Types of stem cells
Lastly there are two types of embryonic cells that are being researched. Embryonic stem cells, which are usually derived from un-wanted embryos, and Embryonic germ cells which are taken from a part of a foetus that will ultimately produce gametes, or in other words egg or sperm cells. The problem with embryonic germ cells, is that they are derived from Primordial Germ Cells which are found further along the growth process than embryonic stem cells. Therefore in Australia due to the ethical issues only mouse embryonic germ cells are being studied.
These 3 main types of stem cells have sparked major interest and excitement in the world of science. Grasping the full power of these stem cells would ensure the cure to many diseases which currently have no cure. Once a stem cell has become specialised due to a trigger needed for re-pair it has the ability to produce the same cell which is now relevant to that organ or tissue. This insures the quick recovery for many damages that can be made to the fragile human body. If scientists can grow and manipulate these cells to transform into any cell they like, this can lead to curing almost any problem or destruction to the human body.
These stem cells are classified by their potency. This means their potential to form into other types of cells. The Highest rating of potency is called a Totipotent cell. These cell has the ability to form every cell in the entire human body, however they are only found in 8 cell zygotes. The second highest potency rating is pluripotent cells. Pluripotent cells have the ability to form any tissue or cell from the three germ layers of the body, this means they can become any cell other than the extra-embryonic membrane or the placenta. This type of cell would be classified as the embryonic stem cells which are cultured for human research. However, it is also found that we can now induce pluripotency on somatic stem cells as well. Multipotent is the final potency level of cells relevant to this specific stem cell research. Multipotent stems are what would be considered adult or somatic stem cells. They have the ability to differentiate into certain cells within a family type. Such as a blood or Hematopoietic stem cell can transform into any type of blood cell, this would include red blood cells, white blood cells, and platelets. Other family types include, skeletal muscles, cardiac muscles, brain cells, and liver cells.
Obtaining the stem cells
All of these different types of stem cells are obtained in similar ways. Embryonic stem cells are harvested from the inner cells mass of a blastocyst, whilst adult stem cells are either removed from the umbilical cord or other tissues. Once embryonic stem cells are derived they are placed in a culture dish. Here they may grow for many months in the controlled culture which allows the cells to divide but not differentiate in a pre-implantation form. If cells survive they will multiply enough to cover the dish, this is called an embryonic stem cell line. Once these lines are large enough they are removed and split into several more fresh cultures. This process can be repeated many times, and result in many embryonic stem cells from the original culture. By continually examining these subculturing stem cells, this ensures that the cells are pluripotent, and are capable of long term growth and self renewal.
Controlling the differentiation of the embryonic stem cells
After this process is complete the stem cells lines can be frozen and transported. Now the difficult part begins; trying to control the differentiation of the embryonic stem cells. Scientists are able to study the differentiation via microscopes to see how the pluripotent cells from the three germ layers. The germ layers consist of the ectoderm layer which produces the nervous system and the skin, the mesoderm layer which produces the blood, heart and muscle tissue, and lastly the endoderm which makes the pancreas, liver, gut and lungs. As you can see within these three germ layers there are very different tissues such as the ectoderm layer which produces the nervous system and the skin. So in order for scientist to control this process of differentiation they must understand how these stem cells are turned into specific cells. This is done through the cells turning on and off genes in order to express certain characteristics which are specific to their function. Such as a red blood cell forming a biconcave lens shape, and expressing haemoglobin and oxygen. To discover this, the nucleic acid would be extracted from the cell, and using the RnA which represents the genes that have been expressed, a probe would be made. The probe would then be labelled with a florescent marker. This would then be applied to a DNA chip, which is a small microscope slide that has a copy of all the genes in a human genome. This chip will discover the exact genes that are on or off. Thus determining what kind of a cell it will become, as each differentiated cell has a different pattern on the DNA chip. By understanding which type of cells are developing scientists are able to control which cells the embryonic stem cells will turn into. This is achieved by changing the chemical composition of the cultures, modifying the cells by inserting certain genes, or altering the surface of the culture dish. However this is a difficult process which is not always reliably.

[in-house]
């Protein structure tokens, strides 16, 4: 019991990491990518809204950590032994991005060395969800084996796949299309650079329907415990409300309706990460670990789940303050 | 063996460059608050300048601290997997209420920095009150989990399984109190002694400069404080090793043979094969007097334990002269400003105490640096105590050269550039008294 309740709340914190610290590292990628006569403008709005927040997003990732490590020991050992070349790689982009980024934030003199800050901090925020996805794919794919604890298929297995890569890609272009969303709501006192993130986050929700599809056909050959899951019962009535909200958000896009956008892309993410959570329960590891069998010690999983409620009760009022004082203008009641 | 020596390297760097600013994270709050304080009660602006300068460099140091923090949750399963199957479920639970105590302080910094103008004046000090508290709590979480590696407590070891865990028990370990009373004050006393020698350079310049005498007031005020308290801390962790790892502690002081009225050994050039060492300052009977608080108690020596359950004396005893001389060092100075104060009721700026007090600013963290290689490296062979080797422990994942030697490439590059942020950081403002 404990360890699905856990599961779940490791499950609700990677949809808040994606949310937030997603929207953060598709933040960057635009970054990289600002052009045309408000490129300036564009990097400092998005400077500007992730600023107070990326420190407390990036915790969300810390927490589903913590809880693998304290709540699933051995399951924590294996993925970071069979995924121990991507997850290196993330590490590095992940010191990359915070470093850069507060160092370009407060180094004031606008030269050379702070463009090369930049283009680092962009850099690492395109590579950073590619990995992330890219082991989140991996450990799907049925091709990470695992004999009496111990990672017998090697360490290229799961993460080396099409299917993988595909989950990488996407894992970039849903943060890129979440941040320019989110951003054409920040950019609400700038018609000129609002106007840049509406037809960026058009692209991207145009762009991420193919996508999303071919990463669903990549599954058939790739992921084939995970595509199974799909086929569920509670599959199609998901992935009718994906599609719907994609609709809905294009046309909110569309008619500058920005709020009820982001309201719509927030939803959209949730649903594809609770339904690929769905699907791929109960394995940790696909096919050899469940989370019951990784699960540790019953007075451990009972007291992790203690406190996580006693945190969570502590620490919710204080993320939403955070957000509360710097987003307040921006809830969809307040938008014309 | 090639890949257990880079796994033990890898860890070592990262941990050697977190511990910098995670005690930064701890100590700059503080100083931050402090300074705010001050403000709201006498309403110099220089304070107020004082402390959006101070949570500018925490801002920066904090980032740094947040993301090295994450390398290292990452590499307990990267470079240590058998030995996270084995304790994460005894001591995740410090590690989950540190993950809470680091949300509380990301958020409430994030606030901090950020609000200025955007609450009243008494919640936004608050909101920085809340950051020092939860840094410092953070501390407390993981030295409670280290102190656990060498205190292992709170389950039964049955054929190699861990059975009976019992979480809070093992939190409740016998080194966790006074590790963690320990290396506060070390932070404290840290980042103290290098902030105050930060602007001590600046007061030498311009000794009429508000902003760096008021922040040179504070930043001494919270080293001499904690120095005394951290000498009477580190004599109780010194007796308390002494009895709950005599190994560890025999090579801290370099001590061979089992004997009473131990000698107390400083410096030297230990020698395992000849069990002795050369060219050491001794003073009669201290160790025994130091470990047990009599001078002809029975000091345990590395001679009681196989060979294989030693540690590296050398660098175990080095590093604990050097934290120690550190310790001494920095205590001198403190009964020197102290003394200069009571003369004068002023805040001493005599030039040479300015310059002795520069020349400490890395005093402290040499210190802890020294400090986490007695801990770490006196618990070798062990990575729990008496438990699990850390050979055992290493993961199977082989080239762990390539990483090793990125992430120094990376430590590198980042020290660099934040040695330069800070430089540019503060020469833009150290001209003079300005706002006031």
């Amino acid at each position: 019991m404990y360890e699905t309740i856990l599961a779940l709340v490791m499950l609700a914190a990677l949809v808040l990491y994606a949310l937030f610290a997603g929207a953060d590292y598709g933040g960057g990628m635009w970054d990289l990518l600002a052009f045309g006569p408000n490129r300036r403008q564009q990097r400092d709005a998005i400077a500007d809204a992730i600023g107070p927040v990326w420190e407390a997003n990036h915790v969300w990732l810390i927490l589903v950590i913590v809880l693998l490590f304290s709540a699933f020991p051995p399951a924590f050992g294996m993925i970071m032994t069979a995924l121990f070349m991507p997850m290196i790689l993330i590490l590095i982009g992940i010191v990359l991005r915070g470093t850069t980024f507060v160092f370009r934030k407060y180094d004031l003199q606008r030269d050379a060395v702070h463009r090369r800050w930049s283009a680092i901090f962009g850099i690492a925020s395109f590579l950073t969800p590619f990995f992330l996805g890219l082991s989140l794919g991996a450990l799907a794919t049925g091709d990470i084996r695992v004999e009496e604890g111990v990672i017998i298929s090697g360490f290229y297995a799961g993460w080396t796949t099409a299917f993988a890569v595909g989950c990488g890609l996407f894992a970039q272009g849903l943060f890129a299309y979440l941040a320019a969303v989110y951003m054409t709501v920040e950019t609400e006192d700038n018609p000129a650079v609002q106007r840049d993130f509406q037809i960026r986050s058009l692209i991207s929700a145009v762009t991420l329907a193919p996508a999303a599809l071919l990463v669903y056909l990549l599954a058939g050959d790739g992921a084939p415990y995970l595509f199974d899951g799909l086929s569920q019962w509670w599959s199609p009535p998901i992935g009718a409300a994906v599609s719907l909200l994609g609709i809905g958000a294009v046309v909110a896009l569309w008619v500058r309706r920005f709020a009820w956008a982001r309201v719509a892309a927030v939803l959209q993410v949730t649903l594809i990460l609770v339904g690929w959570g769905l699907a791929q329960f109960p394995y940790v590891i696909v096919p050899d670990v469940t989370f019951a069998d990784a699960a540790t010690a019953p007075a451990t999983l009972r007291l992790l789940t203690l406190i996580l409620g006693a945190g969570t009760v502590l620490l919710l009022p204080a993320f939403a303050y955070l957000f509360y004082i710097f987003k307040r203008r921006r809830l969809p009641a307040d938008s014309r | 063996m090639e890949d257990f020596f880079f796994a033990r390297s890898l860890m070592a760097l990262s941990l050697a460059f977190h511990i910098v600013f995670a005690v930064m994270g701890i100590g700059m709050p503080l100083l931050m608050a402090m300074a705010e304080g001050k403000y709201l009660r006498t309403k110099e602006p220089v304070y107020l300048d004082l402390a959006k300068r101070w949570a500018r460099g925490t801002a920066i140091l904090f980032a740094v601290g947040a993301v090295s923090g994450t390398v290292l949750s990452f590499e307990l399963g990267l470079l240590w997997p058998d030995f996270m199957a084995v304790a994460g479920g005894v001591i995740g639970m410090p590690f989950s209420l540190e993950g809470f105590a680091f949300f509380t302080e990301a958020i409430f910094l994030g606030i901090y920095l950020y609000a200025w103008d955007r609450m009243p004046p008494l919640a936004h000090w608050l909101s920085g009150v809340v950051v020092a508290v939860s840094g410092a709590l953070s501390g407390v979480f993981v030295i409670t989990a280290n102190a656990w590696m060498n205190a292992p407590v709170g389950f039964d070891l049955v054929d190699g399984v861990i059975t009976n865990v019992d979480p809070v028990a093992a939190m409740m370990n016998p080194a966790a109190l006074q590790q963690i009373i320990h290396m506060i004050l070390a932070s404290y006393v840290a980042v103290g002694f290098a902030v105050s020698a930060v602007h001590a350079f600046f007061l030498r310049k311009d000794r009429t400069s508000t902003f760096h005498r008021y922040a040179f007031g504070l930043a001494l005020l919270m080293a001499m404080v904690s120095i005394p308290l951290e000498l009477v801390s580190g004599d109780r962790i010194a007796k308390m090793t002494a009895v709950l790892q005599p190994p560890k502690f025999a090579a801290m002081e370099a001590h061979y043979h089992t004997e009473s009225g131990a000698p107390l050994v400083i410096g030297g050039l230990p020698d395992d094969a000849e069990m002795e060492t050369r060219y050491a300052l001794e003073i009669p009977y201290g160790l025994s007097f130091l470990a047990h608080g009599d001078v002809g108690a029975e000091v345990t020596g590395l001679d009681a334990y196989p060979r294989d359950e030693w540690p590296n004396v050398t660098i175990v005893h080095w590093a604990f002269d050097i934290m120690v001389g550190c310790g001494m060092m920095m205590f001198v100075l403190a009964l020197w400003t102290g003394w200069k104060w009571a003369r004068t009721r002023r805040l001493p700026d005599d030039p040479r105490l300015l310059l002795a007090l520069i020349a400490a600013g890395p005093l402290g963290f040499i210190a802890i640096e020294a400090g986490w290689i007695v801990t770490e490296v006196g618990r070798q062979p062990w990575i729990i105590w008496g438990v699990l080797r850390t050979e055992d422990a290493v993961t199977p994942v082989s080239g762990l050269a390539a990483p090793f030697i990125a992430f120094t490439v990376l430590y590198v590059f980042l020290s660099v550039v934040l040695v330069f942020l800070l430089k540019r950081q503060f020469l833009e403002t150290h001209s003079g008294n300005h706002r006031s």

Current methods of stem cell therapy
Current methods of stem cell therapy include serious diseases such as, cancers, blood diseases, skin grafts and brain or spinal cord injury. They are also used for treating less serious things such as hair loss, or aging skin. Leukaemia, a cancer of the white blood cells is treated with stem cells when other methods such as Chemotherapy and radiation alone are not enough to cure the patient. The stem cells are obtained from a donors bone marrow, and introduced into the patient's blood stem, thus replacing the deformed cells with healthy ones. This procedure however is extremely invasive and painful for the donor, and without finding an exact matching donor this procedure would be rejected by the patient's immune system. Another way of treating Leukaemia, or other blood disorders is through the peripheral blood stem cells. This is a much less painful and invasive treatment option for donors. However, unfortunately there are only a small amount of the stem cells present within the blood stream, therefore in order to collect enough to perform a successful treatment is a tedious challenge. Another proven method is healing burns with skin grafts. As skin is rich in stem cells, when transporting skin grafts from healthy parts of the skin, to severely damaged or burnt parts, the stem cells work to repair the damage. The problem with therapy is only the patient's own skin will work, as donors skin will be rejected by the immune system. This has posed a dilemma for patients who don't have enough healthy skin to treat all there wounds.